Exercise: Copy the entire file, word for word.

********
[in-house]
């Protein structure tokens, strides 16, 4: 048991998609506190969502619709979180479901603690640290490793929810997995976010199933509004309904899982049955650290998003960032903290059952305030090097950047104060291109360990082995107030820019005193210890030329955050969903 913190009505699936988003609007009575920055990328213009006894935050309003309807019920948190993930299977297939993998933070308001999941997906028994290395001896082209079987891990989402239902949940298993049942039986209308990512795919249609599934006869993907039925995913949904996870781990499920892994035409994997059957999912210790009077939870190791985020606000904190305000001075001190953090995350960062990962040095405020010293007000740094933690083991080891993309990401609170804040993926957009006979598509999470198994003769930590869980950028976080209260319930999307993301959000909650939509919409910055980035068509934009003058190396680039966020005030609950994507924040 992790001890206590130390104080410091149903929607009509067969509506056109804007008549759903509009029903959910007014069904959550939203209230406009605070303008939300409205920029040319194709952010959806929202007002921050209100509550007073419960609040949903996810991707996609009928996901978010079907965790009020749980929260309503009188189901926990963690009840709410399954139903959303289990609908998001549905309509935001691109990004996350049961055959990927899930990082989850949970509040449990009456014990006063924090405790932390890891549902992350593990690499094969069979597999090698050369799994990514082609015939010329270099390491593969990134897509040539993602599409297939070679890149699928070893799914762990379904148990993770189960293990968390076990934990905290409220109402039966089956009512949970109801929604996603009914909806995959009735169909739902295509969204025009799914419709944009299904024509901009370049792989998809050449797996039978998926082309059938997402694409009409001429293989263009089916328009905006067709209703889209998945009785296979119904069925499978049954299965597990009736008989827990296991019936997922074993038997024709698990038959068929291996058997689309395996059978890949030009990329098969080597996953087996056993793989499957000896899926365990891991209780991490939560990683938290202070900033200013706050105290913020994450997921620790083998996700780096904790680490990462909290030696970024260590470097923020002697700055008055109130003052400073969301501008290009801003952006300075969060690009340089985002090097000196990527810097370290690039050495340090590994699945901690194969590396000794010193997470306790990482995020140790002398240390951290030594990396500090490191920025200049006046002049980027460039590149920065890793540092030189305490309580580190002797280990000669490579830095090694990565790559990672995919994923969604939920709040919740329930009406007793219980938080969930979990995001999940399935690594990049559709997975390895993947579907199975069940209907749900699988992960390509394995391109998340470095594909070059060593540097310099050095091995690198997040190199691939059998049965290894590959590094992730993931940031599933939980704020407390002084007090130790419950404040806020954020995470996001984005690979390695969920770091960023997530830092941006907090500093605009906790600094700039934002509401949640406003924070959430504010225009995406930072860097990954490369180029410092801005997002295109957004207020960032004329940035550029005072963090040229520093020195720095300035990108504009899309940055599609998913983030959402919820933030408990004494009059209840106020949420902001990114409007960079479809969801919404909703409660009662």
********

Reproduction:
[in-house]
């Protein structure tokens, strides 16, 4: 048991998609506190969502619709979180479901603690640290490793929810997995976010199933509004309904899982049955650290998003960032903290059952305030090097950047104060291109360990082995107030820019005193210890030329955050969903 913190009505699936988003609007009575920055990328213009006894935050309003309807019920948190993930299977297939993998933070308001999941997906028994290395001896082209079987891990989402239902949940298993049942039986209308990512795919249609599934006869993907039925995913949904996870781990499920892994035409994997059957999912210790009077939870190791985020606000904190305000001075001190953090995350960062990962040095405020010293007000740094933690083991080891993309990401609170804040993926957009006979598509999470198994003769930590869980950028976080209260319930999307993301959000909650939509919409910055980035068509934009003058190396680039966020005030609950994507924040 992790001890206590130390104080410091149903929607009509067969509506056109804007008549759903509009029903959910007014069904959550939203209230406009605070303008939300409205920029040319194709952010959806929202007002921050209100509550007073419960609040949903996810991707996609009928996901978010079907965790009020749980929260309503009188189901926990963690009840709410399954139903959303289990609908998001549905309509935001691109990004996350049961055959990927899930990082989850949970509040449990009456014990006063924090405790932390890891549902992350593990690499094969069979597999090698050369799994990514082609015939010329270099390491593969990134897509040539993602599409297939070679890149699928070893799914762990379904148990993770189960293990968390076990934990905290409220109402039966089956009512949970109801929604996603009914909806995959009735169909739902295509969204025009799914419709944009299904024509901009370049792989998809050449797996039978998926082309059938997402694409009409001429293989263009089916328009905006067709209703889209998945009785296979119904069925499978049954299965597990009736008989827990296991019936997922074993038997024709698990038959068929291996058997689309395996059978890949030009990329098969080597996953087996056993793989499957000896899926365990891991209780991490939560990683938290202070900033200013706050105290913020994450997921620790083998996700780096904790680490990462909290030696970024260590470097923020002697700055008055109130003052400073969301501008290009801003952006300075969060690009340089985002090097000196990527810097370290690039050495340090590994699945901690194969590396000794010193997470306790990482995020140790002398240390951290030594990396500090490191920025200049006046002049980027460039590149920065890793540092030189305490309580580190002797280990000669490579830095090694990565790559990672995919994923969604939920709040919740329930009406007793219980938080969930979990995001999940399935690594990049559709997975390895993947579907199975069940209907749900699988992960390509394995391109998340470095594909070059060593540097310099050095091995690198997040190199691939059998049965290894590959590094992730993931940031599933939980704020407390002084007090130790419950404040806020954020995470996001984005690979390695969920770091960023997530830092941006907090500093605009906790600094700039934002509401949640406003924070959430504010225009995406930072860097990954490369180029410092801005997002295109957004207020960032004329940035550029005072963090040229520093020195720095300035990108504009899309940055599609998913983030959402919820933030408990004494009059209840106020949420902001990114409007960079479809969801919404909703409660009662």